Exiting the shiny Battersea Station tube is like entering a glossy ghost town. A Monday night in January might be a decidedly off-peak time to expect a neighbourhood to be bursting with life. Still, walking down the squeaky-clean pavement dubbed ‘Electric Boulevard’, it felt difficult to imagine the area pulling in upwards of 30 million visitors per year, as was expected when the £9 billion restoration of the grade II-listed Battersea Power Station and its surroundings was unveiled last year.
It’s here you’ll find Tozi Grand Café, nestled in the art’otel London Battersea Power Station. This rather impersonal and corporate vista is redeemed by Spanish designer Jaime Hayon’s décor: felt sculptures dangling from a round skylight, warm lighting and playful tapestries sectioning off the booths dotted along the floor-length windows add an intimate touch.
Dinner kicked off with a Torbato cocktail: a superbly balanced splash of jasmine tea, passion-fruit cordial, Sardinian white grape, apricot soda, vodka and prosecco. We chose the mocktail version, perfect for dry January.
Seeing as the pistachio tiramisu received unanimous praise online, I knew I had to give it a go. It didn’t disappoint
Tozi Grand Café’s food menu calls to mind Cecconi’s, with hearty Italian classics like calamari and zucchini fritters, focaccia, meatballs, veal milanese, ricotta ravioli, and tuscan bean stew. We whetted our appetite with creamy burrata atop a rich caponata served with black olive and crunchy pickled celery, followed by baked scallops topped with ’nduja flakes that were melt-in-the-mouth.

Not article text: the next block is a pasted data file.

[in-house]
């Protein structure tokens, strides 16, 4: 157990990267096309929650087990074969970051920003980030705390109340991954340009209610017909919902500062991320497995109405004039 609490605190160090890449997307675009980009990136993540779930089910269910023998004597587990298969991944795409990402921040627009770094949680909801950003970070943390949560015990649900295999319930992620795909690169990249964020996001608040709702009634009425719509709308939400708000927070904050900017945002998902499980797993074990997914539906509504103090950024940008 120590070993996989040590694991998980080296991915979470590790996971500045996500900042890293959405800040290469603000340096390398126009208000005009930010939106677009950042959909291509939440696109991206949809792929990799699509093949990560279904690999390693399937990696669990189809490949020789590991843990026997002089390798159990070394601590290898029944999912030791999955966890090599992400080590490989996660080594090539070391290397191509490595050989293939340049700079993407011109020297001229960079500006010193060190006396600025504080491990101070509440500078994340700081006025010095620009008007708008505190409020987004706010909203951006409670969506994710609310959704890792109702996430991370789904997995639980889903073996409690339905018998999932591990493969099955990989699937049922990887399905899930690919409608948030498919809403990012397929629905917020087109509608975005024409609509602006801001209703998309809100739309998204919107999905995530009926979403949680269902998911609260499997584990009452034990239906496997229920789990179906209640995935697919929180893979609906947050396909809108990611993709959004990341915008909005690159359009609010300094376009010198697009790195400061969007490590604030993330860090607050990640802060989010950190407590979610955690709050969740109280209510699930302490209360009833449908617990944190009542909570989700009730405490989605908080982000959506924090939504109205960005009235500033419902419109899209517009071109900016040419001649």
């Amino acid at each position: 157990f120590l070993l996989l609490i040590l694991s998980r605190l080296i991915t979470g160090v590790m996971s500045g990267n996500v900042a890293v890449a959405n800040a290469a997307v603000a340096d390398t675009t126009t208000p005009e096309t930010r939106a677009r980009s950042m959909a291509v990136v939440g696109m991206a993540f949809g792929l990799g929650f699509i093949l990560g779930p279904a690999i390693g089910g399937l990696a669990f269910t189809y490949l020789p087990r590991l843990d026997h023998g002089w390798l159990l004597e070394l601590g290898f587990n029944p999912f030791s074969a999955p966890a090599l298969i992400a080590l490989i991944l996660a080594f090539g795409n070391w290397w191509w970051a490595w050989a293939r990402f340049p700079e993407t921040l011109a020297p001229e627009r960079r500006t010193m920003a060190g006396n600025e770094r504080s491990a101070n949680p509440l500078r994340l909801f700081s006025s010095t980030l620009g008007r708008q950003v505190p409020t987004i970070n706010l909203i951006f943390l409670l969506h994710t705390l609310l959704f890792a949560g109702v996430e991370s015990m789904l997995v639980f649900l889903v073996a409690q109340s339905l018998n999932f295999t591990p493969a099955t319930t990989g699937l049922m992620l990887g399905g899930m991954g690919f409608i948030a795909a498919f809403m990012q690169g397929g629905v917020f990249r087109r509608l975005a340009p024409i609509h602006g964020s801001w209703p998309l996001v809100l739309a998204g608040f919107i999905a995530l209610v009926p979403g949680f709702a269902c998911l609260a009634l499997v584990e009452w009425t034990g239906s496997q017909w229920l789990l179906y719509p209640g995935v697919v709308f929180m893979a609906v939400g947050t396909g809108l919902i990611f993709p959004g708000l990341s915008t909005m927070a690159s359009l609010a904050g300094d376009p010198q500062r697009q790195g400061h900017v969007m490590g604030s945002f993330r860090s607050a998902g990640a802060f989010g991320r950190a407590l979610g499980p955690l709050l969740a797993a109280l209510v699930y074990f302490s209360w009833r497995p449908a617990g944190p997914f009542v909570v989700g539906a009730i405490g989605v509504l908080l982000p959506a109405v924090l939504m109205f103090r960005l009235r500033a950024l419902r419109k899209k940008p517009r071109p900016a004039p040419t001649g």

Next, the lobster linguine, served with sea fingers – a type of deliciously salty seaweed – chunks of tomato and basil. The shelled lobster was soft and the pasta al dente, but it relied too heavily on butter to carry its flavour. Sticking with the seafood theme, we went with our gently attentive server’s recommendation of halibut on the bone, perfectly cooked and served with a subtle salsa and another sprinkling of sea fingers. The confit layered chunky chips could have done with a bit of salt, but had a great crunch factor, while chilli and almond flakes added warmth to a side of tenderstem broccoli.
I’m not usually one for desserts, but seeing as the pistachio tiramisu received unanimous praise online I knew I had to give it a go. It didn’t disappoint: light, fluffy and not too sweet.
Tozi Grand Cafe is the latest branch of a chain owned by the hospitality real estate giant PPHE Hotel – there’s another outlet in Victoria – and although the space tried its best, I just couldn’t shake the feeling of eating in a corporate hotel – the tinny music from the stereo didn’t exactly help. I’m sure the place will be a fine pitstop for weekend visitors hungry for brunch, but as we sipped our final drops of wine, I didn’t want to linger.
The vibe A boutique hotel restaurant featuring all the trappings of a commercial hub, but with polite and accommodating staff.
The food Standard Italian grub, cooked exquisitely.
The drinks An innovative cocktail menu and refined wines.
Time Out tip Check out the pre-theatre menu, which is a reasonable £28.95 for three courses. Perfect for a meal before a show at the Royal Court, which is only 10 minutes away by cab.